Our adventure begins in the historic port town of Louisbourg, Nova Scotia. First visited in 1597 by the English, the town was fortified in 1713 by the French in recognition of its strategic maritime location.
During the 18th century, Louisbourg was the third busiest seaport in North America. We board the ship in the late afternoon in time for a dinner of fresh, local lobster as we sail out past the lighthouse, into the North Atlantic and on to Newfoundland and Labrador.
This morning we are anchored off the tiny fishing community of Trout River, the access point into Gros Morne National Park. Our zodiacs take us ashore and we are transferred by bus for a visit to the World Heritage-listed Tablelands. This incredible location is noted for its unique geology and exceptional scenery. Here, the Earth’s mantle is exposed on the surface – pushed up over millions of years by the movement of tectonic plates. We explore the boreal wetland landscape, featuring dramatic rock ridges, pitcher plants, white-throated sparrows and may encounter the iconic moose as we explore the park. Continuing north through the park we enjoy a visit to the Discovery Center, before arriving at Woody Point located in majestic Bonne Bay. We meet the ship here, re-boarding in the afternoon and continue our voyage northwards.
Today tells a story a thousand years in the making. We board the Zodiacs for a short cruise to the rocky shoreline. A millennium ago, Viking long-ships would have been found along this same beach. L’Anse aux Meadows is one of Canada’s UNESCO World Heritage Sites. This is where Norseman, Leif Erikson (son of Eric the Red) is thought to have founded “Vinland” around 1000 AD. As we explore the reconstructed sod huts and Norse ruins with the site’s resident archaeologist, we see evidence that the Vikings discovered North America some five hundred years prior to the arrival of Christopher Columbus. This evening we leave the coastline of Newfoundland, crossing the Strait of Belle Isle overnight.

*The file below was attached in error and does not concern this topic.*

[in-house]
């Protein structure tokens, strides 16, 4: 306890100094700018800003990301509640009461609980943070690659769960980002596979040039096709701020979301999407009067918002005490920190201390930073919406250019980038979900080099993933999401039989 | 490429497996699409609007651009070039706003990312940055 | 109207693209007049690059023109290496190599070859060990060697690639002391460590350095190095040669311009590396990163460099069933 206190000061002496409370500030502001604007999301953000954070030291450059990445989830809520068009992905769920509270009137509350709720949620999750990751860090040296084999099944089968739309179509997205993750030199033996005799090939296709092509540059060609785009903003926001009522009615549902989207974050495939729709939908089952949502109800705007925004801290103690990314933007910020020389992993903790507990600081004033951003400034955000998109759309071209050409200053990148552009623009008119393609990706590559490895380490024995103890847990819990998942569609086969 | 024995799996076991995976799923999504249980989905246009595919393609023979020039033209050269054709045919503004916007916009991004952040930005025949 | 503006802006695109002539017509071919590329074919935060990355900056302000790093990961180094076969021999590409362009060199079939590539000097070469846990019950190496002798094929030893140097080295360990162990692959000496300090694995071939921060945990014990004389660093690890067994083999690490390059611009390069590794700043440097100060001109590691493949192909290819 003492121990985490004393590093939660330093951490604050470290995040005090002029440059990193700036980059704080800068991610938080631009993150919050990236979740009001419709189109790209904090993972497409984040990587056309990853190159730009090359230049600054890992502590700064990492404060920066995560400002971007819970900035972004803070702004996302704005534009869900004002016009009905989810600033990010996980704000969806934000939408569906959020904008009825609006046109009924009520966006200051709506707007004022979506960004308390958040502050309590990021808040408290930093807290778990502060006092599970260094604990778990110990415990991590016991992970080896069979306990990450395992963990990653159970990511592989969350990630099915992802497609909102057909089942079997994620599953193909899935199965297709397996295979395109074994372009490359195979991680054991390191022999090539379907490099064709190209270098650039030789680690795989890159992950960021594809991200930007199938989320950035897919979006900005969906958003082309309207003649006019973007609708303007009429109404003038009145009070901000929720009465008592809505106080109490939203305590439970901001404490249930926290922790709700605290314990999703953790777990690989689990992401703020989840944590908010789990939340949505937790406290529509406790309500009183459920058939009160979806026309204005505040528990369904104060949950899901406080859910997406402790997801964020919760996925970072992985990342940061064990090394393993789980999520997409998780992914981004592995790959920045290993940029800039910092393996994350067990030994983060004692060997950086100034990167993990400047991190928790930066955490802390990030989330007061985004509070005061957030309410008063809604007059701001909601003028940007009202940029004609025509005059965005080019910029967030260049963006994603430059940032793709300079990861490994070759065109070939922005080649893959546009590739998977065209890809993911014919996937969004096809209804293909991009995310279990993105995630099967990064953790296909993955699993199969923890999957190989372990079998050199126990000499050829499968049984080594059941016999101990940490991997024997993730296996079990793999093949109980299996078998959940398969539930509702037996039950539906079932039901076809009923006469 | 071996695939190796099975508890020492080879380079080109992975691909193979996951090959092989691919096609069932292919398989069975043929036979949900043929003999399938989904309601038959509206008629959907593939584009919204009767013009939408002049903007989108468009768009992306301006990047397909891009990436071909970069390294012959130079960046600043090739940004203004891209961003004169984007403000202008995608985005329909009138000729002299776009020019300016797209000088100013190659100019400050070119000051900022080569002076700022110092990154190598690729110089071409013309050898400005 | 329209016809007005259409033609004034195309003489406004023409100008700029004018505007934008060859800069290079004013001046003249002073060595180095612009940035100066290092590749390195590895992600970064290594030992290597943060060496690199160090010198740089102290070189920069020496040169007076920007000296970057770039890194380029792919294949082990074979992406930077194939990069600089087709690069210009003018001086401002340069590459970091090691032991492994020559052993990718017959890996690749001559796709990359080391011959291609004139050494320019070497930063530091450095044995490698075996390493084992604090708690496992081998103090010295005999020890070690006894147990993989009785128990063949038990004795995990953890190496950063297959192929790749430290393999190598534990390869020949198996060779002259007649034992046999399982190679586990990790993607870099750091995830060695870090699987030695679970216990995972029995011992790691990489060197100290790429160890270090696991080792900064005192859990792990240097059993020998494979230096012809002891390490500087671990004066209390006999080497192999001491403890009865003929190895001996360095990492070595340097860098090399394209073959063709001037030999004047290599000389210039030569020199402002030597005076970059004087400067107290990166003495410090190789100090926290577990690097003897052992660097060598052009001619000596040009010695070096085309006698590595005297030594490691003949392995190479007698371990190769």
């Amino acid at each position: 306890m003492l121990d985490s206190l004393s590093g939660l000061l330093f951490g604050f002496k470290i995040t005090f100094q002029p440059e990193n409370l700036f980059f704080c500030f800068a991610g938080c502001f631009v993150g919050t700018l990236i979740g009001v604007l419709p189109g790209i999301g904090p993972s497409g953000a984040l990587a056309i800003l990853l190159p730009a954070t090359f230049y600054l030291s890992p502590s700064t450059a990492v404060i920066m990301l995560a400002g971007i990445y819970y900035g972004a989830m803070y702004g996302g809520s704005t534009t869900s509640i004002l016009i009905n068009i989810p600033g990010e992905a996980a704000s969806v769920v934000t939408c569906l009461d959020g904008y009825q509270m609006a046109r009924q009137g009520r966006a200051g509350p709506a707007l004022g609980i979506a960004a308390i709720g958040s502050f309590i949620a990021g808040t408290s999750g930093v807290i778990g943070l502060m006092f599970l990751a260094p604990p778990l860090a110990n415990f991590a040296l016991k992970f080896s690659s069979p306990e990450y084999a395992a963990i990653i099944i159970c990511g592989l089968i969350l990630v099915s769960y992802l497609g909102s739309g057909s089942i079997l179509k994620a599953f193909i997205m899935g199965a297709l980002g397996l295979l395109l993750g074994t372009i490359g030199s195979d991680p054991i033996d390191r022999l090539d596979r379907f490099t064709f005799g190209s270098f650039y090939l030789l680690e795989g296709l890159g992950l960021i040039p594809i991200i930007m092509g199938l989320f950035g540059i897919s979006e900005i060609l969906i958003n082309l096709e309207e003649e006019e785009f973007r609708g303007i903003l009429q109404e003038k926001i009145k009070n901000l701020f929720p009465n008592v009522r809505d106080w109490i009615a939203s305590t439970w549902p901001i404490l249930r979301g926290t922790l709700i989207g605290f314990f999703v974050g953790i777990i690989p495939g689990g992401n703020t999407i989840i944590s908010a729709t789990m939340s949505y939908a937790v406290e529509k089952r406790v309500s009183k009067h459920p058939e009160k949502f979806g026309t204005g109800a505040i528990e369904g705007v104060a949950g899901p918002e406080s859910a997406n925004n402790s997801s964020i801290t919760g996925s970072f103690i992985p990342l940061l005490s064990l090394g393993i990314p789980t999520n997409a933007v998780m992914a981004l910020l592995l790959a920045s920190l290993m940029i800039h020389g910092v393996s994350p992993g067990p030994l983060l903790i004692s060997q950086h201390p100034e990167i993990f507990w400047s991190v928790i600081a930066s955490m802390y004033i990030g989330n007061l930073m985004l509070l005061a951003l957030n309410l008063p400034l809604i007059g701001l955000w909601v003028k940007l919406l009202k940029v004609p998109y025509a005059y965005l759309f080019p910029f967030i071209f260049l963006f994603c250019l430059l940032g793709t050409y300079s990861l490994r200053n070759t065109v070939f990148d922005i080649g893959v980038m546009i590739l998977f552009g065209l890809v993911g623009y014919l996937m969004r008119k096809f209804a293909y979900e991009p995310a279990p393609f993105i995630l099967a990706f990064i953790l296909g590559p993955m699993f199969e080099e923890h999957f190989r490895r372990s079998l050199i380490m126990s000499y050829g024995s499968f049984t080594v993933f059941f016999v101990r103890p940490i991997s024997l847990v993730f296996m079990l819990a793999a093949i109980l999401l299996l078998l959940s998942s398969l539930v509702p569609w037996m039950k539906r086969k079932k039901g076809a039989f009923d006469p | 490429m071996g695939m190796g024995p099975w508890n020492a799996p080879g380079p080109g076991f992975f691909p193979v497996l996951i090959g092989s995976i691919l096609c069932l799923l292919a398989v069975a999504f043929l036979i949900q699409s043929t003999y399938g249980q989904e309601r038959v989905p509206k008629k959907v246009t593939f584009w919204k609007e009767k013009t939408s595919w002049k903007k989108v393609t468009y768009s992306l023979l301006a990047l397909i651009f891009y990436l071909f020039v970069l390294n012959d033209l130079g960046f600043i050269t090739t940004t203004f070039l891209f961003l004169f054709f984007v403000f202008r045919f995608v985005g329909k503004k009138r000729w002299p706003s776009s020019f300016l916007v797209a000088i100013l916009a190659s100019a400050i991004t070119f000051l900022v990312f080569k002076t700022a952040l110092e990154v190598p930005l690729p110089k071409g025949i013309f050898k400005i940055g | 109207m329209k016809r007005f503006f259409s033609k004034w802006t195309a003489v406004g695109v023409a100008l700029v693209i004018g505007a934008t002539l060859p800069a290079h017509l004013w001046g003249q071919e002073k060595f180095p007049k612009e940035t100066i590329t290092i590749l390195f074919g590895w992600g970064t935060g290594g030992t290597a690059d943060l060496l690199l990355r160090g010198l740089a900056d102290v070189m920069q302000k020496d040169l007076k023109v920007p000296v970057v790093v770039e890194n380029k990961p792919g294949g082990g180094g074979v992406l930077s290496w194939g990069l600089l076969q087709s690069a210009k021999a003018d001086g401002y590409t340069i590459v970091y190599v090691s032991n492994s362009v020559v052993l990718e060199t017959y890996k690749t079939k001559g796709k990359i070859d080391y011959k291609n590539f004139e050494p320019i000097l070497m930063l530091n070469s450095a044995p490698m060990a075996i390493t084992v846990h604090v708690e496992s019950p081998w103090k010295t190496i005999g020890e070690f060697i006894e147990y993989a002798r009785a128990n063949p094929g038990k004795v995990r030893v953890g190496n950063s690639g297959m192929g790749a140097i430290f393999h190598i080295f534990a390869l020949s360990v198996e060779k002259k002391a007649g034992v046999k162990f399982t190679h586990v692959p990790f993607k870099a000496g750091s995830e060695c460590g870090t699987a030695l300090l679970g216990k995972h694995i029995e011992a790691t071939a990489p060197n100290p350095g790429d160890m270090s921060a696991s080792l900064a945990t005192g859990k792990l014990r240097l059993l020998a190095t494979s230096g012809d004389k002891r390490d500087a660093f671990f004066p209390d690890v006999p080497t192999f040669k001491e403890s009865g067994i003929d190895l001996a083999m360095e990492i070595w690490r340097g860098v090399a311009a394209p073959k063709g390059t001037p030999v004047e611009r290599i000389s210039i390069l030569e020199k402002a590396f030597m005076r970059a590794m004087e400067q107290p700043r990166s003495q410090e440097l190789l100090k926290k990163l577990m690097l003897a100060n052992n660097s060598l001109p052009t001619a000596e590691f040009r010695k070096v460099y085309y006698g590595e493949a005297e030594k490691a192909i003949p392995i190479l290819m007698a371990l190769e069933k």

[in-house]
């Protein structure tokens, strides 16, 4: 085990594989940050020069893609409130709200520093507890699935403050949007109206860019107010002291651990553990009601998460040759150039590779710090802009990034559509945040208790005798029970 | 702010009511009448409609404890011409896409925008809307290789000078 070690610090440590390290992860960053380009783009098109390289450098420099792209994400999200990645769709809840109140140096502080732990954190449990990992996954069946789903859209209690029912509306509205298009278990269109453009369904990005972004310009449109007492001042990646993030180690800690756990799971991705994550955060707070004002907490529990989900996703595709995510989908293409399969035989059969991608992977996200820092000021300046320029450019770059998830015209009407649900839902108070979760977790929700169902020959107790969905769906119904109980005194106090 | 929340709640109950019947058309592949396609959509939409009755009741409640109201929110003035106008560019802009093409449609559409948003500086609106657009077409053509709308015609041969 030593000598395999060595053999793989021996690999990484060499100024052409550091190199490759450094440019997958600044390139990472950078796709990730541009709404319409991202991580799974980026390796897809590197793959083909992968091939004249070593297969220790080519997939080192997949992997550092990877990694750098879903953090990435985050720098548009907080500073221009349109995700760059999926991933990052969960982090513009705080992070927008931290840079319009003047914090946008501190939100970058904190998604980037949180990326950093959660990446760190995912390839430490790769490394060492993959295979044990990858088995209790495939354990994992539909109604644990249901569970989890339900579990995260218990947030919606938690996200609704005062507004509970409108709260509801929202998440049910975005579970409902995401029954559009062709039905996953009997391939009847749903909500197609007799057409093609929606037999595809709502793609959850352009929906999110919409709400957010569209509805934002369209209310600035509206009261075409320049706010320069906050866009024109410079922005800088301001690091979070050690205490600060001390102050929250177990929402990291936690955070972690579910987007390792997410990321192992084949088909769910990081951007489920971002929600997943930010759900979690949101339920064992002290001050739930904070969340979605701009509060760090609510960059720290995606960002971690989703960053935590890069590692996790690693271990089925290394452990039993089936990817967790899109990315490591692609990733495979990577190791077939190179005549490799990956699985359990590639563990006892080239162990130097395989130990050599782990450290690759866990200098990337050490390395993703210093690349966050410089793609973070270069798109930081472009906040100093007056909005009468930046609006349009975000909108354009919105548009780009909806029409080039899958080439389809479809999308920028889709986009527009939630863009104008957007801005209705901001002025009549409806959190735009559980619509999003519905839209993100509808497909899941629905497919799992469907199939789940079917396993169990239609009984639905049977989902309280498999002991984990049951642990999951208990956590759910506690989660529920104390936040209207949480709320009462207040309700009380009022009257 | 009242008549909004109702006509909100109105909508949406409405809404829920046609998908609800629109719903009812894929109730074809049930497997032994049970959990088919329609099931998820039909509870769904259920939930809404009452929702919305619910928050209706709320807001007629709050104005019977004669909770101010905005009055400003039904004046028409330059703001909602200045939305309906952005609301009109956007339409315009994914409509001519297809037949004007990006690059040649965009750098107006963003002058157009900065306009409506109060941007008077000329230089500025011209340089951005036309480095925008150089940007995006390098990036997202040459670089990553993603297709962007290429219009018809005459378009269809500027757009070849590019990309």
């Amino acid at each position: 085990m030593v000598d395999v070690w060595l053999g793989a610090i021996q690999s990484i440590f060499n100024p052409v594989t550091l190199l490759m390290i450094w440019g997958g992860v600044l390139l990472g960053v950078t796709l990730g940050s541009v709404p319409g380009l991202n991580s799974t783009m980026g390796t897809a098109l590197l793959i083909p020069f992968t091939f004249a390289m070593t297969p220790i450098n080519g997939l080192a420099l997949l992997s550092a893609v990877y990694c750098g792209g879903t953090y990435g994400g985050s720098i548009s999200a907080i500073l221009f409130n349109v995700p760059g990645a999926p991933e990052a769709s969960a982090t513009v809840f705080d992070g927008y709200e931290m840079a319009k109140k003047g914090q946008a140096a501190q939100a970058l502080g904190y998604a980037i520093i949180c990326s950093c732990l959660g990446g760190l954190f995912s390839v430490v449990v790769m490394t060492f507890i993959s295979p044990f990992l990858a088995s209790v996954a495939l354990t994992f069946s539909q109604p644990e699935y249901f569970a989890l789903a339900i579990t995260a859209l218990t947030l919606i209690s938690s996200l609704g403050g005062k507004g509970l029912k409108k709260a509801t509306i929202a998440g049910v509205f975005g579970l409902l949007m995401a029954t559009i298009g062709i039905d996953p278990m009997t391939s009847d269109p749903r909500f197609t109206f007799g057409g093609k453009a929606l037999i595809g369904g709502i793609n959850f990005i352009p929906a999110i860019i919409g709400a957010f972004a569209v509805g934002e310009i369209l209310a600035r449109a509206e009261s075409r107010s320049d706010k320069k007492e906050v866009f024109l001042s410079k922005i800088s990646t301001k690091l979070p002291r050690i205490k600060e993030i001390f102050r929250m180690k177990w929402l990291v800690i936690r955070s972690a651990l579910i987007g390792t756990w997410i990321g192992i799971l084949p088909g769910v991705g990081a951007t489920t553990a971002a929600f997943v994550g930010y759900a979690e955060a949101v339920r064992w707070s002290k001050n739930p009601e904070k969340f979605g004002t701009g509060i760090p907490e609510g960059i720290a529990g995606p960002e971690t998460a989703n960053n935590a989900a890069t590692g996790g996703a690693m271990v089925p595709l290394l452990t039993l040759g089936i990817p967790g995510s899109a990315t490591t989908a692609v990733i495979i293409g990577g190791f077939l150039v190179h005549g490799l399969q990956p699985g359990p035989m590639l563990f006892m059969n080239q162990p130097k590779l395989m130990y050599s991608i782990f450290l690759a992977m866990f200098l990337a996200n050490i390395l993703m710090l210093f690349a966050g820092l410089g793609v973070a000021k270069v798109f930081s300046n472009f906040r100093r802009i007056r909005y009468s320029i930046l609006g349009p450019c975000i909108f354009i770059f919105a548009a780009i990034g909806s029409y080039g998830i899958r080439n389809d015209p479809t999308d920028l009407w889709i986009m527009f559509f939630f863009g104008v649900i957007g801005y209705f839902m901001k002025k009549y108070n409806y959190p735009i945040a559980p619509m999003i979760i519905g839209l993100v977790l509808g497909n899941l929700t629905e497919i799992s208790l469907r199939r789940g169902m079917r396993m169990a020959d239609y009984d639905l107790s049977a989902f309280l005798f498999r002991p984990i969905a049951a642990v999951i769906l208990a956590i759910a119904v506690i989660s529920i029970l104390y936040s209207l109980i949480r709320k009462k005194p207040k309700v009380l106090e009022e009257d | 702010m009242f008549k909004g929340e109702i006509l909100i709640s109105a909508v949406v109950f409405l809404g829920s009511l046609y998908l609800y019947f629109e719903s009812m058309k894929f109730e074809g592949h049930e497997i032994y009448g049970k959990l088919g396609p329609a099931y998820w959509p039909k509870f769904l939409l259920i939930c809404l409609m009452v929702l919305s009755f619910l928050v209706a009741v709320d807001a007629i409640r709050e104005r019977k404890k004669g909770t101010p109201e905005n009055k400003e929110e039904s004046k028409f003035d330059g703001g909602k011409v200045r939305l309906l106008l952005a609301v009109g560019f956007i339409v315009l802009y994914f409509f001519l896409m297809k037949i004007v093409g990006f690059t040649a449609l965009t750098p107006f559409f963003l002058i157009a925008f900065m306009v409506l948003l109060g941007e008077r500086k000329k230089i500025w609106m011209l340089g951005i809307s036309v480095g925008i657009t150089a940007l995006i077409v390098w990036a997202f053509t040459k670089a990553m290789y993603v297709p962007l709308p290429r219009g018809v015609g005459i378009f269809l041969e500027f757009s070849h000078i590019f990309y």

Battle Harbor marks our arrival into the province of Labrador. The location was one of the first British settlements on the east coast of the Americas. It was an important gateway to the rich Labrador fisheries. We venture ashore to explore the restored fishing, whaling, commercial buildings found in this remote community. The colorful buildings make for fantastic photographic subjects amid the backdrop of breathtaking coastal views.
The ancient rocks of the Canadian Shield (the exposed portion of the Earth’s crust) cradle the small coastal hamlet of Hopedale. This remarkable geological feature, estimated to be up to 4-billion-years-old, greets us as we sail through narrow channels and weigh anchor off Hopedale. We venture ashore by Zodiac to visit the Hopedale Moravian Mission – built in 1782 and said to be the oldest building east of Quebec. It’s a fascinating place and we learn of the influence of the early Moravian missionaries on the Inuit people of Northern Labrador. This location has been designated a Canadian National Historic Site. We plan a visit to the local museum for a deeper insight. The local Inuit produce ornate carvings and other crafts which make wonderful souvenirs.